In the American view, Stalin seemed a potential ally in accomplishing their goals, whereas in the British approach Stalin appeared as the greatest threat to the fulfillment of their agenda. With the Soviets already occupying most of Eastern Europe, Stalin was at an advantage and the two western leaders vied for his favors. The differences between Roosevelt and Churchill led to several separate deals with the Soviets. In October 1944, Churchill traveled to Moscow and agreed to divide the Balkans into respective spheres of influence, and at Yalta Roosevelt signed a separate deal with Stalin in regard of Asia and refused to support Churchill on the issues of Poland and
706px-Map-Germany-1945 svg

Post-war Allied occupation zones in Germany.

the Reparations.

Further Allied negotiations concerning the post-war balance took place at the Yalta Conference in February 1945, albeit this conference also failed to reach a firm consensus on the framework for a post-war settlement in Europe. In April 1945, both Churchill and new United States President Harry S. Truman opposed, among other things, the Soviets' decision to prop up the Lublin government, the Soviet-controlled rival to the Polish government-in-exile, whose relations with the Soviets were severed.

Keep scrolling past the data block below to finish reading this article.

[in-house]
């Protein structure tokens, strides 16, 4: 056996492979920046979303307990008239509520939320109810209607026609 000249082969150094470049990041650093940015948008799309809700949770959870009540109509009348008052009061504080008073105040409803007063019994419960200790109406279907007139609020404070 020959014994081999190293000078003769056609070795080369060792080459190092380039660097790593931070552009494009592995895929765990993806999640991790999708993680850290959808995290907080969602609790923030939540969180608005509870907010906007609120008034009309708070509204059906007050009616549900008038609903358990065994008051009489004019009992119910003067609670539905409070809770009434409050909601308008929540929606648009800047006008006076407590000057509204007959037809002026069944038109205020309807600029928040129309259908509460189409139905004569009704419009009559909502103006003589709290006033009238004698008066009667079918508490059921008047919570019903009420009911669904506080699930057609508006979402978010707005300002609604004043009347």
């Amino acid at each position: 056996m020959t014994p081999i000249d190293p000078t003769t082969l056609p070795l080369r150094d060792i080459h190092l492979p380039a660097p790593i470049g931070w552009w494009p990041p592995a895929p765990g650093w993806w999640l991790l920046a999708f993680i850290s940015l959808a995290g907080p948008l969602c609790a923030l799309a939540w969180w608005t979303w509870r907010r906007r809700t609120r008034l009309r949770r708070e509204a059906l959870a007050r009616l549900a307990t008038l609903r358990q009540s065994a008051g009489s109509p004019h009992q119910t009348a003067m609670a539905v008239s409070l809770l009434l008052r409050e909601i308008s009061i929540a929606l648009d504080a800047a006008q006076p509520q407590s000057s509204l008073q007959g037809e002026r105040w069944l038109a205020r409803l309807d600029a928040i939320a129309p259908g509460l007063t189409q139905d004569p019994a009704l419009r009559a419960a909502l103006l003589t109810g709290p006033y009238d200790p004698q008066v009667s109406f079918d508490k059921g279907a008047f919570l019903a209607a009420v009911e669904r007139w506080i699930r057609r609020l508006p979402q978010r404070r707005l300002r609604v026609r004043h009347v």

Following the Allies' May 1945 victory, the Soviets effectively occupied Eastern Europe, while strong US and Western allied forces remained in Western Europe. In Allied-occupied Germany, the Soviet Union, United States, Britain and France established zones of occupation and a loose framework for four-power control.

The 1945 Allied conference in San Francisco established the multi-national United Nations (UN) for the maintenance of world peace, but the enforcement capacity of its Security Council was effectively paralyzed by individual members' ability to use veto power. Accordingly, the UN was essentially converted into an inactive forum for exchanging polemical rhetoric, and the Soviets regarded it almost exclusively as a propaganda tribune.[